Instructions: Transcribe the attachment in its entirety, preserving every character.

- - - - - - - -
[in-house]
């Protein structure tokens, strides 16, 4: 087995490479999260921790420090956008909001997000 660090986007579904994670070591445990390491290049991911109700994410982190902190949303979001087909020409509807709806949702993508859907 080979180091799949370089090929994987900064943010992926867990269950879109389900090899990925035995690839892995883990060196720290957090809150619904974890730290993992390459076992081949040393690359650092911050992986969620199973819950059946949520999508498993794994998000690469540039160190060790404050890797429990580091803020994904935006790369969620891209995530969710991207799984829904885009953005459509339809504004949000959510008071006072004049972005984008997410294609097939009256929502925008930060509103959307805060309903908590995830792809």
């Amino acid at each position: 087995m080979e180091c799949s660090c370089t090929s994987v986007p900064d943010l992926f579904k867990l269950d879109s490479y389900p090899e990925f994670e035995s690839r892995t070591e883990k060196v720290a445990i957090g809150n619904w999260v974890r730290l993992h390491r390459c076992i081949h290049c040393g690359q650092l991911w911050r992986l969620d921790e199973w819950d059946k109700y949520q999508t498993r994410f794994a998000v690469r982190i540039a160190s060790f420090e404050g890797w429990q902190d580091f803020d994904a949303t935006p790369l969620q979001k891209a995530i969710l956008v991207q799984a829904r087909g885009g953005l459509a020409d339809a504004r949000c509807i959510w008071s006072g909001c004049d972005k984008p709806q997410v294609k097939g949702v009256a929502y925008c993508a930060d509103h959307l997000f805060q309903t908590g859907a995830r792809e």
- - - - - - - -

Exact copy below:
[in-house]
């Protein structure tokens, strides 16, 4: 087995490479999260921790420090956008909001997000 660090986007579904994670070591445990390491290049991911109700994410982190902190949303979001087909020409509807709806949702993508859907 080979180091799949370089090929994987900064943010992926867990269950879109389900090899990925035995690839892995883990060196720290957090809150619904974890730290993992390459076992081949040393690359650092911050992986969620199973819950059946949520999508498993794994998000690469540039160190060790404050890797429990580091803020994904935006790369969620891209995530969710991207799984829904885009953005459509339809504004949000959510008071006072004049972005984008997410294609097939009256929502925008930060509103959307805060309903908590995830792809």
């Amino acid at each position: 087995m080979e180091c799949s660090c370089t090929s994987v986007p900064d943010l992926f579904k867990l269950d879109s490479y389900p090899e990925f994670e035995s690839r892995t070591e883990k060196v720290a445990i957090g809150n619904w999260v974890r730290l993992h390491r390459c076992i081949h290049c040393g690359q650092l991911w911050r992986l969620d921790e199973w819950d059946k109700y949520q999508t498993r994410f794994a998000v690469r982190i540039a160190s060790f420090e404050g890797w429990q902190d580091f803020d994904a949303t935006p790369l969620q979001k891209a995530i969710l956008v991207q799984a829904r087909g885009g953005l459509a020409d339809a504004r949000c509807i959510w008071s006072g909001c004049d972005k984008p709806q997410v294609k097939g949702v009256a929502y925008c993508a930060d509103h959307l997000f805060q309903t908590g859907a995830r792809e």